You are going to love this simple seared ahi tuna recipe. It’s marinated in soy sauce, ginger, and lime juice and then coated with sesame seeds.
In this post, we’ll teach you all about ahi tuna along with tips and tricks in how to make perfectly cooked seared ahi tuna every time.
Ahi tuna steaks are a wonderful protein to sear up to eat in tacos or a poke bowl. This seared ahi tuna recipe is made with a delicious marinade and sesame seeds. It’s quickly seared on the outside, leaving the inside rare and delicious.
All About Ahi Tuna
Ahi tuna AKA yellowfin tuna is a species of tuna found in tropical oceans worldwide. Ahi is a Hawaiian word that refers to a similar species of tuna – bigeye tuna.
Ahi tuna is typically eaten totally raw or seared on just the outside with a rare inside because the texture is so wonderful and it’s safe to eat raw.
Is ahi tuna safe to eat raw? We only recommend eating raw ahi tuna if you purchase sushi/sashimi-grade ahi tuna.
Ahi tuna is typically sold as ahi tuna steaks at most grocery stores or butchers. You can also find frozen ahi tuna steaks, which can be thawed and prepared.
ahi tuna nutrition
Ahi tuna is a healthy fish naturally high in protein and lower in both calories and carbs. The serving size of ahi tuna is around 4-oz. Nutrition based on a 4-oz. serving:
- calories: 120
- fat: 1g
- protein: 28g
- carbs: 0g
- sugar: 0g
- fiber: 0g
Easy Seared Ahi Tuna
When it comes to fish, ahi tuna is queen (and king). There is just something about the flavor and texture of ahi tuna that doesn’t even compare to any other fish!
Marinate this ahi tuna for 30 minutes and then the cook time is less than 5 minutes. We’re not joking, you’ll have delicious and flavorful ahi tuna in no time.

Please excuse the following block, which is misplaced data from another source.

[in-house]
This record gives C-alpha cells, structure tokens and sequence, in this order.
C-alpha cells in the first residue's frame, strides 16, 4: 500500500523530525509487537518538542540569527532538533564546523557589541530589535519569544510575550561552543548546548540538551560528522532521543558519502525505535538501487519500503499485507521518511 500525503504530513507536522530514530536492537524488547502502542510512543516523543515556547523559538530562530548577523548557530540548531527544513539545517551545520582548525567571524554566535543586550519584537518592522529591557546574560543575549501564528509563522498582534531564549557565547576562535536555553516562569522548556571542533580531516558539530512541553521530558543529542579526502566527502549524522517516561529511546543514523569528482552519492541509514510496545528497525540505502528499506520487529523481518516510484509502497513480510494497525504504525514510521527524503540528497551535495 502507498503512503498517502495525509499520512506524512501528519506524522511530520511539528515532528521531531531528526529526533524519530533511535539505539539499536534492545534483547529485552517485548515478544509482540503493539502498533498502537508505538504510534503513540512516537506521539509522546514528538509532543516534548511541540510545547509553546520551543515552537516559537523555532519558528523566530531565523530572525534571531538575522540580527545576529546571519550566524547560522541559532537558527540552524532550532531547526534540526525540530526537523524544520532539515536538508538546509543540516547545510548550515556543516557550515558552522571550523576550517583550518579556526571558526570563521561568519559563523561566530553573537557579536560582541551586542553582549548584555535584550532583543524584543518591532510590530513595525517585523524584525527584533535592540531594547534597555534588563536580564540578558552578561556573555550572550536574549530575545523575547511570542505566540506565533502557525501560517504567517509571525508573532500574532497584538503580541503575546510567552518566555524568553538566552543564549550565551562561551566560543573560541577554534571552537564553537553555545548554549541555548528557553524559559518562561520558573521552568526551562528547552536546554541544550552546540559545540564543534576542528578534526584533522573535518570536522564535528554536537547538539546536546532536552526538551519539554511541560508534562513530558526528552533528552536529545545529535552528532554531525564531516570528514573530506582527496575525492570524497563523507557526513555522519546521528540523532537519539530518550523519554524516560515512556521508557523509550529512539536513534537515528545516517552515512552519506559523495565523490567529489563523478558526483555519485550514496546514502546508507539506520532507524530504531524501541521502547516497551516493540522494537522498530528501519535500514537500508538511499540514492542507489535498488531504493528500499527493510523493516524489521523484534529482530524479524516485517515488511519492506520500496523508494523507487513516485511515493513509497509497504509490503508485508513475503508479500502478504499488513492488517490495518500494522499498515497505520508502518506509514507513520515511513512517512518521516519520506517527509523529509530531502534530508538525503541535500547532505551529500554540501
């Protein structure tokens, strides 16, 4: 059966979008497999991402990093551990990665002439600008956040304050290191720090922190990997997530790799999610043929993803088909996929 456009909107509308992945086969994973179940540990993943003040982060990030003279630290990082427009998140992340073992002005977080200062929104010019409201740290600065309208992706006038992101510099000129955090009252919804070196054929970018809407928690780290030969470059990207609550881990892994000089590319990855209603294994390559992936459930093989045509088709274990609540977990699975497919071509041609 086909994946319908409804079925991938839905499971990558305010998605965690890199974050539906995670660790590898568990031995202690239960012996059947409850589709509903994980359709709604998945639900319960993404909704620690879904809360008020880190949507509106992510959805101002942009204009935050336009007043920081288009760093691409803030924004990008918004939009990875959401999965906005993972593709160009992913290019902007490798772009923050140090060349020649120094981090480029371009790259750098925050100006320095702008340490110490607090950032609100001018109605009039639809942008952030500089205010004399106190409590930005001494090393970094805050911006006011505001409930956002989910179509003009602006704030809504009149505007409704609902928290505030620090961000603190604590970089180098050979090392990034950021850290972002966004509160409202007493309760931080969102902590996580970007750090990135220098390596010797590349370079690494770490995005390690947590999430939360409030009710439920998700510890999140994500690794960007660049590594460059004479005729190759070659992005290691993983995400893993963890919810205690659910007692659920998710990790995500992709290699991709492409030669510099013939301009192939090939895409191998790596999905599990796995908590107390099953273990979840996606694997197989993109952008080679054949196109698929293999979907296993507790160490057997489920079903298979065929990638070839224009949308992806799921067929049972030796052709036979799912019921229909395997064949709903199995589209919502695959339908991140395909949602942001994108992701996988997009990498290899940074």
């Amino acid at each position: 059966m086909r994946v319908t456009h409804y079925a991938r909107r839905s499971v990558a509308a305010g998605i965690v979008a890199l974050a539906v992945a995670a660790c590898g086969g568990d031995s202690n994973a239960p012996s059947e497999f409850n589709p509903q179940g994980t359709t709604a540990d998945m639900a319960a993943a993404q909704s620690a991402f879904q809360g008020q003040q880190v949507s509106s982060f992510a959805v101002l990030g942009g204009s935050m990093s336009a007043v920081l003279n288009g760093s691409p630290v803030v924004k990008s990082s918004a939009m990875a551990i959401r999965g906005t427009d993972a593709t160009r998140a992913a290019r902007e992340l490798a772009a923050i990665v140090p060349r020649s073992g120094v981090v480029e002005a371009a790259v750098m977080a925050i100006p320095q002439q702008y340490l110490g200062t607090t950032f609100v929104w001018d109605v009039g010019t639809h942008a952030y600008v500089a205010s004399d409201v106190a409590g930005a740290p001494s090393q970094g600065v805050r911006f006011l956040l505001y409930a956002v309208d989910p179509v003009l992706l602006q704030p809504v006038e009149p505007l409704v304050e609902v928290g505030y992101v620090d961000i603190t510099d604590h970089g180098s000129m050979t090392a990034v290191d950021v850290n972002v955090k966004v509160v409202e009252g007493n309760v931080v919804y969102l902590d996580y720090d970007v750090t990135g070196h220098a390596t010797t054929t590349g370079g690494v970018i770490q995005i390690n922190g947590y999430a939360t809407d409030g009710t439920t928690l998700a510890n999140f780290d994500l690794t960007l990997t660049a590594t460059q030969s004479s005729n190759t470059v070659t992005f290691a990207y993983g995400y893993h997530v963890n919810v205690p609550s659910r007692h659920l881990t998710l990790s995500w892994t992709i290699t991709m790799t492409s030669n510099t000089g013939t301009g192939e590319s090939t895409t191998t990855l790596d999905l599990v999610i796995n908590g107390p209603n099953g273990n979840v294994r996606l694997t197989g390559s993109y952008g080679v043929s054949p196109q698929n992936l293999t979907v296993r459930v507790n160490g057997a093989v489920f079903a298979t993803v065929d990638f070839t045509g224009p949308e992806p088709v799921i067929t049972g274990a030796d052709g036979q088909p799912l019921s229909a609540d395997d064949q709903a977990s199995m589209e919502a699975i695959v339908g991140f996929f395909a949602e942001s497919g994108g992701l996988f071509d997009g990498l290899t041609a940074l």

why we love this seared ahi tuna recipe
- You can have restaurant style tuna at home!
- These ahi tuna steaks are crunchy on the outside and rare on the inside.
- There are many different ways to eat this ahi tuna.
- Ahi tuna is a great source of protein.
Where to Buy Ahi Tuna
We’ll mention this a few times in this post, but when consuming raw or rare ahi tuna, we recommend buying a sushi-grade tuna. The best place to find this at at a butcher, where you can speak to someone about the quality of their fish.
If you can’t find fresh ahi tuna, it’s frozen ahi tuna is widely available and can be found in the frozen section of most grocery stores.
Easy Ahi Tuna Marinade
For this seared ahi tuna recipe, we wanted the tuna to be seasoned with a flavorful zing, so we used the following ingredients:
- Soy sauce
- Red chili sauce
- Fresh grated ginger
- Lime juice
How to Make Ahi Tuna Marinade
To make sure the ahi tuna had time to marinate in all this goodness, we mixed all these ingredients up in a mason jar and gave it a good shake to mix it all together.
Place the raw ahi tuna in a Stasher bag (any sealable plastic bag will work!) and pour the marinade in with it before placing it in the fridge laying flat to allow the tuna to soak it up for at least 30 minutes.
We reccomend only marinating for 30 minutes because citrus can start the cooking process if fish marinates in it for too long.